When the death penalty was being demanded after every heinous rape or sexual assault in India, a few activists spoke out against it. One would wonder why. Why would those demanding the sternest of punishments shy away from the death penalty? They reasoned that once the rapists knew that any witness could lead them to the gallows, they wouldn’t stop at rape but would murder the victim as well, the objective being elimination of any possible witness to the crime.
That was a few years ago. Criminals feared the law and were afraid of the repercussions. Then, things changed. From one each in 2012 and 2013 to three in 2014, cow-related hate crimes started being reported in India. The numbers grew over the subsequent years. It was like a newly launched government scheme that was seeing increasing adoption – 12 in 2015, 24 in 2016 and 37 in 2017. The terrible sport had caught on.
The perpetrators always came in a mob. The veil of a crowd provided both anonymity and security from prosecution. The only silver lining, if one could see any in these killings, was that the killers still had the fear of the law.
There is no clear timeline of when things changed, but one of the first cow-vigilantism videos to go viral was of four Dalits (members of an oppressed caste who used to be treated as “untouchables”) chained to a car in Gujarat state and beaten mercilessly. The attackers made no effort to hide their faces.
This was July 2016. In October the same year, when someone accused of lynching and murder died a natural death in Uttar Pradesh, his body was wrapped in the Indian national flag. Members of the central government attended his funeral. The lynch mob was already a hero.
In April last year, a video of the brutal torture and murder of Pehlu Khan in the district of Alwar in the northern Indian state of Rajasthan went viral. The state is currently ruled by the Bharatiya Janata Party (BJP). The images were circulated in the media for a long time.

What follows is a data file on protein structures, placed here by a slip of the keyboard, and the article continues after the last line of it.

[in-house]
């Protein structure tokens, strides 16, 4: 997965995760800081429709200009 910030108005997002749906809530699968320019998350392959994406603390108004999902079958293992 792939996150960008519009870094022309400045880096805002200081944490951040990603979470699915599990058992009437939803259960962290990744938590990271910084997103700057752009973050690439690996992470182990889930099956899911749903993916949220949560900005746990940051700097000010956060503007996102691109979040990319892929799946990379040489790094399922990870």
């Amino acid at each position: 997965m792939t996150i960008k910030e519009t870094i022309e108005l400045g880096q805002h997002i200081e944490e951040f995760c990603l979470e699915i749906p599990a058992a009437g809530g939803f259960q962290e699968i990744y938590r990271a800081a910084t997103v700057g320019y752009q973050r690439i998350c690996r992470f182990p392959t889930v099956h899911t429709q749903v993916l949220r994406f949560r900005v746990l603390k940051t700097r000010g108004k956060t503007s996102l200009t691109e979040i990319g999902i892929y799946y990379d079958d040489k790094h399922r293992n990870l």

A year later, charges against six of the accused were dropped and Alwar police charged the victims with cow smuggling. Rajasthan Home Minister Gulab Chand Kataria described the actions of cow vigilantes as “all right.” The president of the Rasthriya Mahila Gau Rakshak Dal (National Women’s Cow Protection Group) declared that the vigilantes of today will “be known as heroes in the future.”
Videos and images of lynching from the eastern states of Jharkhand and Assam as well as Jammu and Kashmir came soon after. The last one showed policemen standing around and doing nothing.
What changed? Why did criminals stop hiding in mobs and start facing the camera? Was there a secret circular that said murderers will now be celebrated as viral video stars? How did an inherently diverse society see these brutal murders so indifferently? How did the videos become an acceptable part of propaganda?
To say that the videos shocked no one would be factually incorrect. There were protests and rallies after each of these videos surfaced. And if the law had taken its course, they would probably have stopped. So what action did law and lawmakers take?